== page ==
Stringer: MTA botches elevator and escalator inspections, leading to breakdowns
NYC Transit challenges comptroller’s report
Subway-riding New Yorkers take it for granted that sometimes they will be required to trudge up broken MTA escalators or take the stairs when they find the station’s elevator broken.
An audit released by New York City Comptroller Scott Stringer on Monday could explain why there are so many breakdowns.
The Comptroller’s Office says the study found MTA did not perform all of its scheduled preventive maintenance on almost 80 percent of sampled escalators and elevators. One third of the preventive maintenance assignments that were scheduled were completed late, if at all. And in many cases, work orders were never created, even after new defects were found during maintenance work or inspections.
The report also says that the MTA does not systematically track whether the defects found in its elevators and escalators are corrected.
These failures can pose safety risks for riders and pose “extraordinary challenges” for seniors and people with disabilities, Stringer said in a release.
“It’s not rocket science – it’s common sense,” he said. “If we aren’t proactively servicing these machines, and if we aren’t repairing them when we find problems, they’re going to break down.”
State Sen. Daniel Squadron, who urged the review, said that elevators and escalators are often the last priority for the MTA.
“I’ve seen busted deadlines and broken escalators repeatedly in my own district, from the East Broadway F, to the High Street A/C and beyond,” he said.
New York City Transit’s (NYCT) Division of Elevators and Escalators is responsible for maintenance and repairs. The agency disagreed with the report’s methodology and conclusions.
There are 407 elevators and escalators in the MTA system, according to the report. The Comptroller’s Office sampled 36 elevators and 29 escalators of them, for a total of 65 machines.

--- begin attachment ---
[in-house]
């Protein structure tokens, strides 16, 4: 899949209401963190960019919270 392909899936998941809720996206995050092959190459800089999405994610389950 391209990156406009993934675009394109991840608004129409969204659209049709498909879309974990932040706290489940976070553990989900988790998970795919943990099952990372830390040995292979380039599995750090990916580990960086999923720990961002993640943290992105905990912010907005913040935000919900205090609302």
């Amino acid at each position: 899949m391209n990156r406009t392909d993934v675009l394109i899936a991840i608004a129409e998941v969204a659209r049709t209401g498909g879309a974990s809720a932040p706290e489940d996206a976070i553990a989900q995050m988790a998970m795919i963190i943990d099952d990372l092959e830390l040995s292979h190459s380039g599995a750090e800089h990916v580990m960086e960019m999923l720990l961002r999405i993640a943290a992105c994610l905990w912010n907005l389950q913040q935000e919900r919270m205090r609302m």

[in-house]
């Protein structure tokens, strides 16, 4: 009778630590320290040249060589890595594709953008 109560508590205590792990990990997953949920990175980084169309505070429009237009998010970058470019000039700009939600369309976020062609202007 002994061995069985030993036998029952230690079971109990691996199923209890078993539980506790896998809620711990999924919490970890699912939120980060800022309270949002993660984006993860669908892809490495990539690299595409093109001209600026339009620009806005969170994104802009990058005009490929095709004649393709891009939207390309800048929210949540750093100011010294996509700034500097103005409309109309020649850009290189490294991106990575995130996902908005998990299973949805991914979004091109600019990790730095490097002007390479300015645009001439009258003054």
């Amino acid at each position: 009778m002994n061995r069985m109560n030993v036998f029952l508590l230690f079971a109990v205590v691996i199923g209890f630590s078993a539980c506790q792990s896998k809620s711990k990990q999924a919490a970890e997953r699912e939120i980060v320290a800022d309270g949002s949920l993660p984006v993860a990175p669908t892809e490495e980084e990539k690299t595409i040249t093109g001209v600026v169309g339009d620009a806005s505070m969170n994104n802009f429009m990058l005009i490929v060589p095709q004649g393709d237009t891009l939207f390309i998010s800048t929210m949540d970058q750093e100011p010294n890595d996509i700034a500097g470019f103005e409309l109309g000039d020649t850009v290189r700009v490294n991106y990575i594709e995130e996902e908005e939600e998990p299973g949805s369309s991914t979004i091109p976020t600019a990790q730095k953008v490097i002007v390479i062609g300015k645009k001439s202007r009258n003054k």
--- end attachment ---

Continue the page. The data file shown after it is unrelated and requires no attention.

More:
About a third of these elevators and escalators (21 machines) failed one or more of MTA’s own inspections and were removed from service. Of these, 15 had been serviced approximately two weeks before the Comptroller’s inspection. Stringer’s office says those 15 machines had 62 defects that remained pending even after they were serviced.
The report noted that sometimes maintenance was canceled after it was scheduled. The reasons for the cancelations, however, didn’t meet MTA’s own criteria for canceling preventive maintenance, Stringer said.
The Comptroller’s Office made 13 recommendations. These include setting realistic targets for preventive maintenance, reinstructing all personnel on completing the checklists, and instituting “rigorous procedures” for ensuring work orders are created.
NYCT said in its response that it found a number of inaccuracies in the report. Stringer’s audit, for example, conflates the number of machines with the number of inspections carried out on them, according to NYCT. It also excluded all machines installed after 2011, skewing the results, NYCT says.
Rather than planned maintenance being carried out only 20 percent of the time, it is carried out 96 percent of the time using NYCT’s calculation method.
NYCT has a “robust system for tracking defects and implementing corrective action,” the agency said.
NYCT also points out it is replacing roughly 80 elevators as part of the MTA’s 2015-2019 Capital Plan.
For its part, Stringer’s office says NYCT mischaracterizes the report’s methodology.
The full report can be found at comptroller.nyc.gov/
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